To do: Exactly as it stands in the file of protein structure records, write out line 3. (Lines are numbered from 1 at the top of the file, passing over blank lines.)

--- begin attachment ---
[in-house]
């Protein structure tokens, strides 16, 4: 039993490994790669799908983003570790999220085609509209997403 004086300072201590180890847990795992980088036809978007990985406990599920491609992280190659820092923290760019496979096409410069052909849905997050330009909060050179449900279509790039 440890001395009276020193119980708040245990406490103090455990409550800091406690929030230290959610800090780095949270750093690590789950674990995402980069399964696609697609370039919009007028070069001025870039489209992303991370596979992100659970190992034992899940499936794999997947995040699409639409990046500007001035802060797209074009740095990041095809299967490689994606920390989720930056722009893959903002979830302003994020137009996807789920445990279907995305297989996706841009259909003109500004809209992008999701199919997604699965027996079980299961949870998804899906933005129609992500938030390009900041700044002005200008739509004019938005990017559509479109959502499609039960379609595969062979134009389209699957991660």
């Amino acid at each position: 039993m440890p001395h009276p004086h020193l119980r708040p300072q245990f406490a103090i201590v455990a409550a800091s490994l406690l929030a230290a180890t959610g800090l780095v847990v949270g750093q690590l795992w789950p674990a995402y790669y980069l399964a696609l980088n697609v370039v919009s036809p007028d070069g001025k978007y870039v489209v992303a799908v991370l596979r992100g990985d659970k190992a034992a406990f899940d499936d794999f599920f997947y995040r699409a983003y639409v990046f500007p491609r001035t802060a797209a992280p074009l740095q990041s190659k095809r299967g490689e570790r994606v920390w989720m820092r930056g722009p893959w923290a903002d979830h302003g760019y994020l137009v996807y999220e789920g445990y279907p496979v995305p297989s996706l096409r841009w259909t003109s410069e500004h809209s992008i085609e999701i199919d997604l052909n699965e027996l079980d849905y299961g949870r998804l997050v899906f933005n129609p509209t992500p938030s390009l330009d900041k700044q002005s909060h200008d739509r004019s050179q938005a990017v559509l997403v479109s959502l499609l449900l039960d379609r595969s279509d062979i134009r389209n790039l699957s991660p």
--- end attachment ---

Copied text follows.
């Amino acid at each position: 039993m440890p001395h009276p004086h020193l119980r708040p300072q245990f406490a103090i201590v455990a409550a800091s490994l406690l929030a230290a180890t959610g800090l780095v847990v949270g750093q690590l795992w789950p674990a995402y790669y980069l399964a696609l980088n697609v370039v919009s036809p007028d070069g001025k978007y870039v489209v992303a799908v991370l596979r992100g990985d659970k190992a034992a406990f899940d499936d794999f599920f997947y995040r699409a983003y639409v990046f500007p491609r001035t802060a797209a992280p074009l740095q990041s190659k095809r299967g490689e570790r994606v920390w989720m820092r930056g722009p893959w923290a903002d979830h302003g760019y994020l137009v996807y999220e789920g445990y279907p496979v995305p297989s996706l096409r841009w259909t003109s410069e500004h809209s992008i085609e999701i199919d997604l052909n699965e027996l079980d849905y299961g949870r998804l997050v899906f933005n129609p509209t992500p938030s390009l330009d900041k700044q002005s909060h200008d739509r004019s050179q938005a990017v559509l997403v479109s959502l499609l449900l039960d379609r595969s279509d062979i134009r389209n790039l699957s991660p």